The Fifth Circuit initially observed that when a party disputes whether an arbitration contract exists, “the challenge is always for the courts to decide.” Will-Drill Resources, Inc., v. Samson Resources Co., 352 F.3d 211, 219 (5th Cir. 2003). However, if a court determines that an arbitration contract exists, “then whether that contract may be enforced for or against the parties in the particular case is for an arbitrator to decide.”
The Fifth Circuit applies state contract law to determine if a challenge to a contract is “to formation itself or to subsequent enforcement.” The dispute here arose out of a Mississippi contract which requires the following: “(1) two or more contracting parties, (2) consideration, (3) an agreement that is sufficiently definite, (4) parties with legal capacity to make a contract, (5) mutual assent, and (6) no legal prohibition precluding contract formation.”
The Fifth Circuit first examined the employee’s argument that no meeting of the minds occurred. The Fifth Circuit determined that it may decide this issue because it “goes to the formation of the Arbitration Agreement.”
The Fifth Circuit noted that the employee received and reviewed electronic communications that “clearly identified an arbitration agreement as the subject of the communications.” The employee certified that she “carefully read the Employment Dispute Resolution Program/Agreement within and that I understand and agree to its terms.” The employee does not dispute that she “agreed to the Arbitration Agreement,” but claims that she “simply acknowledged “receipt of another policy or directive” without understanding that she agreed to arbitrate any employment disputes.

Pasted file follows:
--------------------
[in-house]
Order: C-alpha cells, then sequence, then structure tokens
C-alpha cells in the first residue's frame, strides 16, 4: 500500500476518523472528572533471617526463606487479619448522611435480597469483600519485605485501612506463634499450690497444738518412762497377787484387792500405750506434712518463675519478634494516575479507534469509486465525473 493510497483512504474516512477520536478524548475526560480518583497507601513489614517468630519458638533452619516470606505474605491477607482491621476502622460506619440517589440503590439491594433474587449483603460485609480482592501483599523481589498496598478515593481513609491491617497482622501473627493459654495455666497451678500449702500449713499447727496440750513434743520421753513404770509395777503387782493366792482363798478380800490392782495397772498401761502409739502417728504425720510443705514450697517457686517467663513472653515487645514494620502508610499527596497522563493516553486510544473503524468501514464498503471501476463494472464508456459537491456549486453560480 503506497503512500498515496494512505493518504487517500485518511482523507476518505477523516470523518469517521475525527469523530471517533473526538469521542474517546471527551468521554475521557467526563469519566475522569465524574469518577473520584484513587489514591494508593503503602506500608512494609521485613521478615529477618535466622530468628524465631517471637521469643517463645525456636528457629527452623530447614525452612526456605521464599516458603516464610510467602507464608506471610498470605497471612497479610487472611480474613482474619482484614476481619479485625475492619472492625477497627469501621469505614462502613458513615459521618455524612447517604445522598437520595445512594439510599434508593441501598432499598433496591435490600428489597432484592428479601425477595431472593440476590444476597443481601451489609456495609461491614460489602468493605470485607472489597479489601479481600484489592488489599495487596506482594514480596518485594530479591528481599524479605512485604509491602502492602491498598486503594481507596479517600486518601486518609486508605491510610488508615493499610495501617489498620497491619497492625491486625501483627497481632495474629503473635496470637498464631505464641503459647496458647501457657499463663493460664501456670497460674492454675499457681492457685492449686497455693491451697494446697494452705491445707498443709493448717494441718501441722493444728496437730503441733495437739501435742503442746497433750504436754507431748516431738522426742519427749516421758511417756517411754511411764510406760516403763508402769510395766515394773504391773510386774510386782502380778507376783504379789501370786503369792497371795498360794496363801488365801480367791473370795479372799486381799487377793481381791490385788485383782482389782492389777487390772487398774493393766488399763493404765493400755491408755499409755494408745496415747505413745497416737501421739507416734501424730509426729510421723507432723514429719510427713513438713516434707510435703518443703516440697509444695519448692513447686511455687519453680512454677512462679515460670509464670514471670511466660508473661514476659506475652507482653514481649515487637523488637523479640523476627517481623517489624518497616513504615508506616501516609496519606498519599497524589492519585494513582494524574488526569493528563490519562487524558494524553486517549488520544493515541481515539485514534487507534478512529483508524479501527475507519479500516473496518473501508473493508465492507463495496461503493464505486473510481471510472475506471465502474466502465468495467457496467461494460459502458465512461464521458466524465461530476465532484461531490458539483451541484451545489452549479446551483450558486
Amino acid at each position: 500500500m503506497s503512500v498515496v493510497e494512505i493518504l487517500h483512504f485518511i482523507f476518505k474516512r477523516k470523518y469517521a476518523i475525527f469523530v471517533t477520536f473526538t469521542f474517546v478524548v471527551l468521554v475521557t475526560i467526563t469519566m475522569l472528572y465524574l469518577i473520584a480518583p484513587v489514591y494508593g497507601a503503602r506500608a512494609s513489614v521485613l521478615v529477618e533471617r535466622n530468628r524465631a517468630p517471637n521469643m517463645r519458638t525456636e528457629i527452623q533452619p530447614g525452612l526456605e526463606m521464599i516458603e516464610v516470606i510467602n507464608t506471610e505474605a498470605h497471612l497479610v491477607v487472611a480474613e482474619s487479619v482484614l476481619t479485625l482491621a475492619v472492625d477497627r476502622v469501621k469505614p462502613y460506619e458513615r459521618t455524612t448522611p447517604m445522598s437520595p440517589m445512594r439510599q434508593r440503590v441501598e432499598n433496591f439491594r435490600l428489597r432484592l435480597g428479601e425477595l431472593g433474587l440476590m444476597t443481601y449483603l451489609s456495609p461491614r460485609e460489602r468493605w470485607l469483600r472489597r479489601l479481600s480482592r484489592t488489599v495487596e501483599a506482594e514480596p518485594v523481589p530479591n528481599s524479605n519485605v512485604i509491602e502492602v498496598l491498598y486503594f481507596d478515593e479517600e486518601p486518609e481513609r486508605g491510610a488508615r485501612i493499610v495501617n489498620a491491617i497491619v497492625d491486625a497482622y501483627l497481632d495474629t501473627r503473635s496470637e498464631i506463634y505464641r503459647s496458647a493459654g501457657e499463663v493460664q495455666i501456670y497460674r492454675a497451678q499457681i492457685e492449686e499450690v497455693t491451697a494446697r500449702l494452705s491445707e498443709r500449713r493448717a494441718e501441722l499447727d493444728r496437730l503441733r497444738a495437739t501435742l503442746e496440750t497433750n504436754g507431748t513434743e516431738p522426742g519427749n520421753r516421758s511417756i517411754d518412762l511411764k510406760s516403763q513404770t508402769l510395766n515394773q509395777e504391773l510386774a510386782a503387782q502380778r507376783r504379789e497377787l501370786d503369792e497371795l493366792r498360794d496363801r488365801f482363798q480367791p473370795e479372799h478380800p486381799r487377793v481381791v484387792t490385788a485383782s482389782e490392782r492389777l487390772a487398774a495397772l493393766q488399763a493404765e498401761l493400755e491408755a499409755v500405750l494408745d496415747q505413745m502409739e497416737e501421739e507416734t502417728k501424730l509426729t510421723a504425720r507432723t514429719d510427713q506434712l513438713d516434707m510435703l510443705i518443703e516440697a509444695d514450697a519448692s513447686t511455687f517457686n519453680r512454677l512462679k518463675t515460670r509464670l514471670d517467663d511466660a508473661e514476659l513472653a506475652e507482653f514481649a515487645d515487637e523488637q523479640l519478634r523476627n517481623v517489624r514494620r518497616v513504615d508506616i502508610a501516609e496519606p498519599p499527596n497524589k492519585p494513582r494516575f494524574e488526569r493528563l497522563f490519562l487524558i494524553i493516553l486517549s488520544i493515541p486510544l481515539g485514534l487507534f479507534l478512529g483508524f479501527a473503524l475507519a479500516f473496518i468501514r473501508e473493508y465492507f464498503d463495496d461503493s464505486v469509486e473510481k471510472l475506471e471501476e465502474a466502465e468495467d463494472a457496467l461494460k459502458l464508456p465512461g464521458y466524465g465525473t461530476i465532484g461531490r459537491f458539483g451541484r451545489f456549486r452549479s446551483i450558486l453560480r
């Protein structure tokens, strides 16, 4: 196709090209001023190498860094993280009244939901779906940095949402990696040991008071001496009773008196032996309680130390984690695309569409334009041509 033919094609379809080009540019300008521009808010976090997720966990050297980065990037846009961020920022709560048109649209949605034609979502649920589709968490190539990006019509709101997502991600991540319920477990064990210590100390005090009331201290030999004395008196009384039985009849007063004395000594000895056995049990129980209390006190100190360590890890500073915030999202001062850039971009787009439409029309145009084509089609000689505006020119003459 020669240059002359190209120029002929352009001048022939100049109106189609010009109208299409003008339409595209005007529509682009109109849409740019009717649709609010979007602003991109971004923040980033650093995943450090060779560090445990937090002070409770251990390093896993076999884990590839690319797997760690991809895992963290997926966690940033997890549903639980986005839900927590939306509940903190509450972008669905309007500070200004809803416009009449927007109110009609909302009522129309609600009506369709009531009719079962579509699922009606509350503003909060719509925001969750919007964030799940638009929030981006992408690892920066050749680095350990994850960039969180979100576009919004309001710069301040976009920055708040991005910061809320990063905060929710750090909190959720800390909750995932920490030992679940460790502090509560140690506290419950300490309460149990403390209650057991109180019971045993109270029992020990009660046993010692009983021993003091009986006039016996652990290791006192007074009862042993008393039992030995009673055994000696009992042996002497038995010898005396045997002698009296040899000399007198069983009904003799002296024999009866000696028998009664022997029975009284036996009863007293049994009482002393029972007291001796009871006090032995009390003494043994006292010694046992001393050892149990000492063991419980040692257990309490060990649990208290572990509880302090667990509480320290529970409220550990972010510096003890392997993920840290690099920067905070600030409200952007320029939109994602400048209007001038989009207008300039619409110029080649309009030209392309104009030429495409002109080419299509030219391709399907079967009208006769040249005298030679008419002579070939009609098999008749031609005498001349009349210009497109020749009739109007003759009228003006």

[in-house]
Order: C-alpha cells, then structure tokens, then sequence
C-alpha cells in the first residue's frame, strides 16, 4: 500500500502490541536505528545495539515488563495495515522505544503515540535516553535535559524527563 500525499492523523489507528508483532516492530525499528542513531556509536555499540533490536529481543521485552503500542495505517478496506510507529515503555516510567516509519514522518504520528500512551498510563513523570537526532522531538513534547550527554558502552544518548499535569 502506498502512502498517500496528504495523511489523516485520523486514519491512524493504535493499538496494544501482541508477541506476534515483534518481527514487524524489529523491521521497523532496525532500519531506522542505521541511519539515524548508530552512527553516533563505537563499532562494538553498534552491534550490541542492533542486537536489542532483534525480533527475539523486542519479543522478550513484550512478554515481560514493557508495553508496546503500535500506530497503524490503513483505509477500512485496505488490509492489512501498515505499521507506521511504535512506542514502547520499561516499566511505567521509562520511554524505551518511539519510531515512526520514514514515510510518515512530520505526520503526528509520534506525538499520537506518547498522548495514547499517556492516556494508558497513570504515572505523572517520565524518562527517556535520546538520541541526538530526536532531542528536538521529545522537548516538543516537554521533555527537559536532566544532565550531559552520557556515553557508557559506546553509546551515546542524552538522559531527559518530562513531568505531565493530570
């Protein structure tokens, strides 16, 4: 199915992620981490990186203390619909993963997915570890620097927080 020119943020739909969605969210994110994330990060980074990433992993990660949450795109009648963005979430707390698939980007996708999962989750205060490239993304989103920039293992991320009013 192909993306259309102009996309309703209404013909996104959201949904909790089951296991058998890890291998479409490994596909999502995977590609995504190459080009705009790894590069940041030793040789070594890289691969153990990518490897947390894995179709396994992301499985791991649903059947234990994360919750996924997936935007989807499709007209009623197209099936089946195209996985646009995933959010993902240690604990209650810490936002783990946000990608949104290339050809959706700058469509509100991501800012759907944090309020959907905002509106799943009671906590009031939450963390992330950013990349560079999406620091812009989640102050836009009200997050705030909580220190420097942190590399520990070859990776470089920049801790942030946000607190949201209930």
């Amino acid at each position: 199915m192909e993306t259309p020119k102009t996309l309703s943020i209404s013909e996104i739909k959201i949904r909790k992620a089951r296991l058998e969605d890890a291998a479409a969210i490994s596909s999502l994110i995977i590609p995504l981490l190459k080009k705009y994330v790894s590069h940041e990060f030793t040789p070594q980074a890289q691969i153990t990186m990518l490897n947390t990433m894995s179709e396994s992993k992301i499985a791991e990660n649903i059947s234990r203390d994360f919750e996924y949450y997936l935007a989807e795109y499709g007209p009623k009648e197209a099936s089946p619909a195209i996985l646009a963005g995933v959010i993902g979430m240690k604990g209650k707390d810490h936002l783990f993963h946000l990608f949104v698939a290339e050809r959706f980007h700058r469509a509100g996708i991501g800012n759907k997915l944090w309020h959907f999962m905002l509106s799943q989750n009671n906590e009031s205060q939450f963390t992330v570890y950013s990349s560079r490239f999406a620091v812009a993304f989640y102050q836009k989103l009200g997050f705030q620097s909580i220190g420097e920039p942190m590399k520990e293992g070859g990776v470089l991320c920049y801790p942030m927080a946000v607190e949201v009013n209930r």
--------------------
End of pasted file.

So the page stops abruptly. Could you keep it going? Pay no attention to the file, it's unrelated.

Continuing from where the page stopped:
The Fifth Circuit rejected this argument because the employee’s “unilateral lack of diligence does not preclude contract formation under Mississippi law.” To hold otherwise would “destroy the value of all contracts.” Thus, the trial court correctly determined that there was a meeting of the minds necessary to form the arbitration agreement.
The Fifth Circuit next turned to the employee’s argument that no arbitration contract existed because a disparate bargaining power rendered the contract procedurally unconscionable. The Fifth Circuit examined this argument under Mississippi law.
The Mississippi Supreme Court examined this issue in Caplin Enters. Inc. v. Arrington, 145 So. 3d 608 (Miss. 2014), where the plaintiffs argued that an arbitration clause in a larger contract was both procedurally and substantively unconscionable. The Mississippi Supreme Court held that both of these unconscionability claims related “to the enforcement of the arbitration agreement, not to whether the agreement to arbitrate was itself validly formed.”
Consistent with this, the Fifth Circuit noted that, “applying Mississippi law to an arbitration challenge, this court has likewise categorized both procedural and substantive unconscionability as challenges to contract enforcement, not contract formation.” See Banc One Acceptance Corp. v. Hill, 367 F.3d 426, 430 (5th Cir. 2004).
Here the employee’s procedural unconscionability argument to an existing contract challenges “contract enforcement rather than contract formation.” Thus, Fifth Circuit held that the trial court correctly referred this challenge to an arbitrator.
Therefore, the Fifth Circuit affirmed the trial court order compelling arbitration and dismissing this case.